(Bloomberg) -- Republican chairs of two key House committees released a draft bill that would offer a pathway for digital assets that begin as securities to eventually be regulated as commodities.
The draft legislation was unveiled Friday by House Financial Services Committee Chairman Patrick McHenry and House Agriculture Committee Chairman Glenn Thompson. The bill on market structure is meant to act as a jumping off point for discussions between Republicans and Democrats on the two committees, as well as with the Senate, regulators and the private sector, senior staff familiar with the drafting of the proposal said.
The 162-page draft bill will likely face long odds getting the agreement from Democrats in Congress needed for it to become law but it offers a glimpse into Republicans’ thinking on the issue after months of calling for a regulatory framework for digital assets.
Tokens offered as part of an investment contract would remain in the Securities and Exchange Commission’s remit, while those that qualify as commodities would be overseen by the Commodity Futures Trading Commission. Whether or not an asset is a commodity would depend largely on whether a blockchain network is decentralized.
A network would be considered decentralized if it meets certain requirements, including that no person — during the previous 12 months — had unilateral authority to “control or materially alter” the function or operation of the network and that no token issuer or affiliated person owned 20% or more of the digital asset units outstanding.
Under the draft, a token issuer can certify to the SEC that the blockchain is sufficiently decentralized but the SEC can object. The agency has 30 days to make a decision, though it can seek one 90-day extension.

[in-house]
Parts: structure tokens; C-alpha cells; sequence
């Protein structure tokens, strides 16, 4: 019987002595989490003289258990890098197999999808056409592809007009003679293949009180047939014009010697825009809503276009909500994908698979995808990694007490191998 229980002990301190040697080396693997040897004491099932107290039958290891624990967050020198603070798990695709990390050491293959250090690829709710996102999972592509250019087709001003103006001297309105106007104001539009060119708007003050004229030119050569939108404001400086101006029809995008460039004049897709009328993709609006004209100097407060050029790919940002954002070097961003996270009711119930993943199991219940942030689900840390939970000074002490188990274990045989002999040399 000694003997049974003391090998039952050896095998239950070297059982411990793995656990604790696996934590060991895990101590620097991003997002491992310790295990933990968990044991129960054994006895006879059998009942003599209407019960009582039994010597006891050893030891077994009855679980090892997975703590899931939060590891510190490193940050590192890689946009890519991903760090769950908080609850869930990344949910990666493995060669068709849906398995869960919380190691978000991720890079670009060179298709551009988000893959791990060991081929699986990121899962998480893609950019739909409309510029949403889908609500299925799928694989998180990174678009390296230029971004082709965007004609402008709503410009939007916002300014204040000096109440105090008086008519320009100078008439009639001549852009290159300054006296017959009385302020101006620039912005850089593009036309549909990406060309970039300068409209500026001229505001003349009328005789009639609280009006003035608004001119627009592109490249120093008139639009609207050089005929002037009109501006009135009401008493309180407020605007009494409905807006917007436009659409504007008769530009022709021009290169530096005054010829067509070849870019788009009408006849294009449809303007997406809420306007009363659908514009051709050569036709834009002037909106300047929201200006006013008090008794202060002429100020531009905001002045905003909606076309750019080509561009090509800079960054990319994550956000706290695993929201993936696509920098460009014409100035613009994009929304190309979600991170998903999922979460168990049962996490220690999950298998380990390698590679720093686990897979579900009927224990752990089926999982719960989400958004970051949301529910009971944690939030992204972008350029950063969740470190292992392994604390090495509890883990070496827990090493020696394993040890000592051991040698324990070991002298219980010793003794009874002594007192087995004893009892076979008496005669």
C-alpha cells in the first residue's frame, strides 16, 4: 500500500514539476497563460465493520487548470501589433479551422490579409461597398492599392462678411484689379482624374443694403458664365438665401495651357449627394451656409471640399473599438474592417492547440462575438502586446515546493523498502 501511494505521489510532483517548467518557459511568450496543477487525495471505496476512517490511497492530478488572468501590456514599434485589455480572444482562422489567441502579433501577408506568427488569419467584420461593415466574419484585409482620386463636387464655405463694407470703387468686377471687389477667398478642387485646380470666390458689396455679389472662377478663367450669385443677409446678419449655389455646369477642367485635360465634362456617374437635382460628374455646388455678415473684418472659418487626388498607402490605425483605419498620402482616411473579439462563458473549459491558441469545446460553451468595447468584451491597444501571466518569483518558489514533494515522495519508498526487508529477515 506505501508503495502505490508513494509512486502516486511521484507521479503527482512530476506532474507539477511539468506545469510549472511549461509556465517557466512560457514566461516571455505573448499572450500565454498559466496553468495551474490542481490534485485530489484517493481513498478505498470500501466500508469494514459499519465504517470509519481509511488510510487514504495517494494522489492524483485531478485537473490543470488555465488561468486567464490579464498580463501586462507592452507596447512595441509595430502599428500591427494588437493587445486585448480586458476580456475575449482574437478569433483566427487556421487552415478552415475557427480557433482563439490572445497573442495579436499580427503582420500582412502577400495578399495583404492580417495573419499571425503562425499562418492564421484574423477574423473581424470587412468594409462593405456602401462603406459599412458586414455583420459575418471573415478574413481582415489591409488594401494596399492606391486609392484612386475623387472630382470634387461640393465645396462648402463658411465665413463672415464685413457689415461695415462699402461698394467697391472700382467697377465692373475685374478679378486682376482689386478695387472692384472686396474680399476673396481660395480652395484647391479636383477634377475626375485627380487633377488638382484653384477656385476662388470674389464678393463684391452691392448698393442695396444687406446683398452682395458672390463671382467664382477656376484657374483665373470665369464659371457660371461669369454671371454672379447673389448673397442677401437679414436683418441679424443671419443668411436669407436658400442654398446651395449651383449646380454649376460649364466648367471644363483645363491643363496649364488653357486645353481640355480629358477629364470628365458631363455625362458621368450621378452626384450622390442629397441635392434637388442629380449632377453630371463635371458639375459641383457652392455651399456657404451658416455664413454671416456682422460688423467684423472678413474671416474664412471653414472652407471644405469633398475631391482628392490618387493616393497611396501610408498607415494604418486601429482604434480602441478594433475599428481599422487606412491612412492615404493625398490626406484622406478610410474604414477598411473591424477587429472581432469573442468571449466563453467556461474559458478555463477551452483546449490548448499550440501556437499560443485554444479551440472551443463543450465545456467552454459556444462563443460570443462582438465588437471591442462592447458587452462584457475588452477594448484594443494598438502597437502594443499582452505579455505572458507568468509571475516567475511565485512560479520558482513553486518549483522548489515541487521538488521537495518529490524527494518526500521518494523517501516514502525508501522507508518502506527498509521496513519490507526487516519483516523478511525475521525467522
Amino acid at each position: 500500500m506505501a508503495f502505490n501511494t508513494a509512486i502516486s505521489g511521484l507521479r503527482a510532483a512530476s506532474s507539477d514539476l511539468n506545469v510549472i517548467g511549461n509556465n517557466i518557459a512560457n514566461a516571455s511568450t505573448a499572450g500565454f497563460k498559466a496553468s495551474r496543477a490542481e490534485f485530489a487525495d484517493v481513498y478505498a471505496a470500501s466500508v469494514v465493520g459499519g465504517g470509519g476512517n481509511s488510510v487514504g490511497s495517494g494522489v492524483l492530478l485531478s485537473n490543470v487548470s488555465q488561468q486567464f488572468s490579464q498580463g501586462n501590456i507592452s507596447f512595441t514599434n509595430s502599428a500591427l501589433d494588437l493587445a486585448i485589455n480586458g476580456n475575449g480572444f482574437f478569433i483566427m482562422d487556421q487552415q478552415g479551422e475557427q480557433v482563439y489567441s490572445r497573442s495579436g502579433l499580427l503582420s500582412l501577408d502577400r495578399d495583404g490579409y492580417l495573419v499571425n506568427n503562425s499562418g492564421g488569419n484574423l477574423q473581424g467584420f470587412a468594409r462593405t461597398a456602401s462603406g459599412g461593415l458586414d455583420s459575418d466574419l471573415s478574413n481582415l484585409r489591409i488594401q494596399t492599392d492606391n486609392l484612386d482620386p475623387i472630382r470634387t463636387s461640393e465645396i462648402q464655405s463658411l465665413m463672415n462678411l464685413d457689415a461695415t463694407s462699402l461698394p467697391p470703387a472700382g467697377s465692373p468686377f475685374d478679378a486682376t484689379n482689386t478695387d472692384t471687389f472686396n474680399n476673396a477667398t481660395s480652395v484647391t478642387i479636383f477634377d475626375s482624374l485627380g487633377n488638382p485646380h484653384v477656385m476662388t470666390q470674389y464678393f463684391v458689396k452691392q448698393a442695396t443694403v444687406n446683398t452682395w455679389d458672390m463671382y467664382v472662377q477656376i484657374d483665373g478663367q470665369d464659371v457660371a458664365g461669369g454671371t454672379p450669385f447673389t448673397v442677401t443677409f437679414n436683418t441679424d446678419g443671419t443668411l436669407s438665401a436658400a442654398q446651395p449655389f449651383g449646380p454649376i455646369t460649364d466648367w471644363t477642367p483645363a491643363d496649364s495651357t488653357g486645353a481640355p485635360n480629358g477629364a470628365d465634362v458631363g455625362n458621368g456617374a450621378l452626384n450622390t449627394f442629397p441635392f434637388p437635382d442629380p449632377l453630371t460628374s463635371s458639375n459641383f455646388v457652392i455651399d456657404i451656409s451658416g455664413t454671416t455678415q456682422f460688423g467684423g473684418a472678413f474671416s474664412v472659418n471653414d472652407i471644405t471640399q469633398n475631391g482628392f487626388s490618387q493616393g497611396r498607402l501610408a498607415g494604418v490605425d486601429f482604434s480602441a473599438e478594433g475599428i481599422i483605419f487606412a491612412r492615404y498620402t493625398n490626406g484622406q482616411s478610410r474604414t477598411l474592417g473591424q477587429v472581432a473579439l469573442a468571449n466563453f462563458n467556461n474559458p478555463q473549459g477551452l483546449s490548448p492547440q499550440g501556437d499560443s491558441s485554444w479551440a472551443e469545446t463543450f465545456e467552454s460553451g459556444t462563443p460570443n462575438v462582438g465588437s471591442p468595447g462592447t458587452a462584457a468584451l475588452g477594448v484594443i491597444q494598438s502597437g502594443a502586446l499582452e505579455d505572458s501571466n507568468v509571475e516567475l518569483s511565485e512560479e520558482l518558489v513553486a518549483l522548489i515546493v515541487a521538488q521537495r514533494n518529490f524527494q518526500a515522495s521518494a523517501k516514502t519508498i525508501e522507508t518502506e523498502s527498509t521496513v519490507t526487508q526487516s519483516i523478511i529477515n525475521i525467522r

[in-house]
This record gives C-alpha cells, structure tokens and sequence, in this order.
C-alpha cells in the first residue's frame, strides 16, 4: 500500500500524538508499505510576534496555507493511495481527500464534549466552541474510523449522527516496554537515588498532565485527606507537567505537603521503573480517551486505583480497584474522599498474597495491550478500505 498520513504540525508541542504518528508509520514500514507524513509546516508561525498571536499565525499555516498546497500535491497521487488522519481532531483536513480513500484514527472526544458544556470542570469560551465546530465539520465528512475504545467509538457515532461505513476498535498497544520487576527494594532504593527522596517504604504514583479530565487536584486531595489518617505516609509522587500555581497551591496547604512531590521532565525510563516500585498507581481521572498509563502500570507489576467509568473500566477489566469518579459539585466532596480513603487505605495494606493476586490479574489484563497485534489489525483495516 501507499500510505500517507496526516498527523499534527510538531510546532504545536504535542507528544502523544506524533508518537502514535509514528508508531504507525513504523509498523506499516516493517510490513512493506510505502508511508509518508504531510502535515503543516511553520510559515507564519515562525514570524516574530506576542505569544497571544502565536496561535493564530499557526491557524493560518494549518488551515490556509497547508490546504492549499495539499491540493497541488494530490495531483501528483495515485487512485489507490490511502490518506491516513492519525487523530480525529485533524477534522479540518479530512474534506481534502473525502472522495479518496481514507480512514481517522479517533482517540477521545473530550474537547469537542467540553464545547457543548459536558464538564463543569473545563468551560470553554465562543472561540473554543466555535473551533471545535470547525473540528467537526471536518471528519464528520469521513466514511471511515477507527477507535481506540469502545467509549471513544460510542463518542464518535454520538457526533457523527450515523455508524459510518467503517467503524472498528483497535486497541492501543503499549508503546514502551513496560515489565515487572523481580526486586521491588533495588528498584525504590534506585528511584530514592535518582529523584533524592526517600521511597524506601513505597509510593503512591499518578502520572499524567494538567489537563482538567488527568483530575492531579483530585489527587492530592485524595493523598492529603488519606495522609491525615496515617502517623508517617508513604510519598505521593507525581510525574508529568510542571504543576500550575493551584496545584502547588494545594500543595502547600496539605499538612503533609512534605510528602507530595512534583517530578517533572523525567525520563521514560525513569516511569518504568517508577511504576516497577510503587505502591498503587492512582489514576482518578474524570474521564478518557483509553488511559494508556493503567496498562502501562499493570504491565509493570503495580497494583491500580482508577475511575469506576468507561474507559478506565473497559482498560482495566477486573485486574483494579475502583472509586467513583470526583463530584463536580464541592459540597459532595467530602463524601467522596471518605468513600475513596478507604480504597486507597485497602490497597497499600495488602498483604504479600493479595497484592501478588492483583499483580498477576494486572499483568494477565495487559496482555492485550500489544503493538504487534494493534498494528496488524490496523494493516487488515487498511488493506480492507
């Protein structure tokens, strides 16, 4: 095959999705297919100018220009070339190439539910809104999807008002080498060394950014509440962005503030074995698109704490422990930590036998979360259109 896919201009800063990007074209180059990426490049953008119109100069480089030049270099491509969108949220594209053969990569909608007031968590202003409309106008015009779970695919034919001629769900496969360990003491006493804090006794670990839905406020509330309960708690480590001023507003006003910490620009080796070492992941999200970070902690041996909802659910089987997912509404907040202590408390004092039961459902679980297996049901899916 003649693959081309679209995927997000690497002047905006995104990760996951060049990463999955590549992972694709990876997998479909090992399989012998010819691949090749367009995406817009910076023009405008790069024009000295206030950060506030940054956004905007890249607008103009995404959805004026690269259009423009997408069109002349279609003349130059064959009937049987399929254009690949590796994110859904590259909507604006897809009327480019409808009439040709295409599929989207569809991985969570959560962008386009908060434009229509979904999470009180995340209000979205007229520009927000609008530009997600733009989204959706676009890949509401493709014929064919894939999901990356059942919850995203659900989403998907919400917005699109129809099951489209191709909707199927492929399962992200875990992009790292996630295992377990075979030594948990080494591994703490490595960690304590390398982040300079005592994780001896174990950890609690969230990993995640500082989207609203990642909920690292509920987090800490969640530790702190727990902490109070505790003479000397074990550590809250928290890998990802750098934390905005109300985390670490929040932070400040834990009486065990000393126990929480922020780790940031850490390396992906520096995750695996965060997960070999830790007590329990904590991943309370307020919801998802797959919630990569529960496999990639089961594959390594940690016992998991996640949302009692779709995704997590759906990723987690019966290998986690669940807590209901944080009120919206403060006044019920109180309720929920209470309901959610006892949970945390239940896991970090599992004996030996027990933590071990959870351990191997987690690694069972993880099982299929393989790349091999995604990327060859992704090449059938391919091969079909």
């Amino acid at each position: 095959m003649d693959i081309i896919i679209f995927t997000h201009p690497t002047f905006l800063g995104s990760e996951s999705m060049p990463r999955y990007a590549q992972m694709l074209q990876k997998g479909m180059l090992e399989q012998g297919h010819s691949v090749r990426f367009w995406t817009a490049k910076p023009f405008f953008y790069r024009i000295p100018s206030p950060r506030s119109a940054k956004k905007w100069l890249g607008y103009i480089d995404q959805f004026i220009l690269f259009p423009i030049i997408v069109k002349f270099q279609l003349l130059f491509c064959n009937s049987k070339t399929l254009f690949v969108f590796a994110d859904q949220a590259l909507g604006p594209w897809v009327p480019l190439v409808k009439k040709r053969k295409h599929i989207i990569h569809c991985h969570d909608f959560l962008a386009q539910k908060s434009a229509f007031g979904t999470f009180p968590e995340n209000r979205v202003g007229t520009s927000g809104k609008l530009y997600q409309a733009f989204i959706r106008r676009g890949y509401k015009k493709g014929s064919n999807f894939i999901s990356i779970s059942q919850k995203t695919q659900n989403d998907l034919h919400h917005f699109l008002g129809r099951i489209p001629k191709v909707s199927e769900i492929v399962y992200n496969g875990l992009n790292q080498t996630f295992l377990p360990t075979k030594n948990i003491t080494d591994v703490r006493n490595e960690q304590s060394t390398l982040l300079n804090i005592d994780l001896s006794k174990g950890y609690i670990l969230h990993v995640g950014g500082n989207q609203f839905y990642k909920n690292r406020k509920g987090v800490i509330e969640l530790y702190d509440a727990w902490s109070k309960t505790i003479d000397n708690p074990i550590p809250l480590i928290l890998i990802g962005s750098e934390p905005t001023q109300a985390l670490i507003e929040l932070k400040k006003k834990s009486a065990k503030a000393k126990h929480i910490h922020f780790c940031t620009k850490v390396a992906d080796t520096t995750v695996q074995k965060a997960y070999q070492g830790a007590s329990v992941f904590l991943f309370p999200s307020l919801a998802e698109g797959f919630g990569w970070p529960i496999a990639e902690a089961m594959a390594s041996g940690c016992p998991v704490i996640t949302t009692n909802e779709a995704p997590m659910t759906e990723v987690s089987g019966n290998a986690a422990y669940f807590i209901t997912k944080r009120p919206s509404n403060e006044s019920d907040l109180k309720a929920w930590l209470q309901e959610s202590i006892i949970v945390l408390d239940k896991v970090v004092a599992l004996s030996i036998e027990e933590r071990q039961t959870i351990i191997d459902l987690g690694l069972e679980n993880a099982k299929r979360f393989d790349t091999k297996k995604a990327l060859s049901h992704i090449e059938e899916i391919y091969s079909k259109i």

SEC Chair Gary Gensler has repeatedly said that most digital assets are securities and that new rules aren’t necessary. He’s said the issue isn’t lack of clarity but trading platforms’ unwillingness to abide by existing regulations — a position that’s been backed by some Democrats on Capitol Hill. The crypto industry has pushed back, claiming that current rules aren’t workable or clear and is asking Congress to step in.
The draft bill from the Republican chairs would offer guidance on how platforms can register at the SEC, CFTC or both, and would require the two regulators to jointly issue rules on definitions and oversight of dually-registered exchanges.
It also would provide a transition period while the regulators are working on rules to allow platforms to file a provisional registration statement with the SEC or CFTC. At the same time, it would mandate studies on nonfungible tokens — NFTs — and on decentralized finance, or DeFi.
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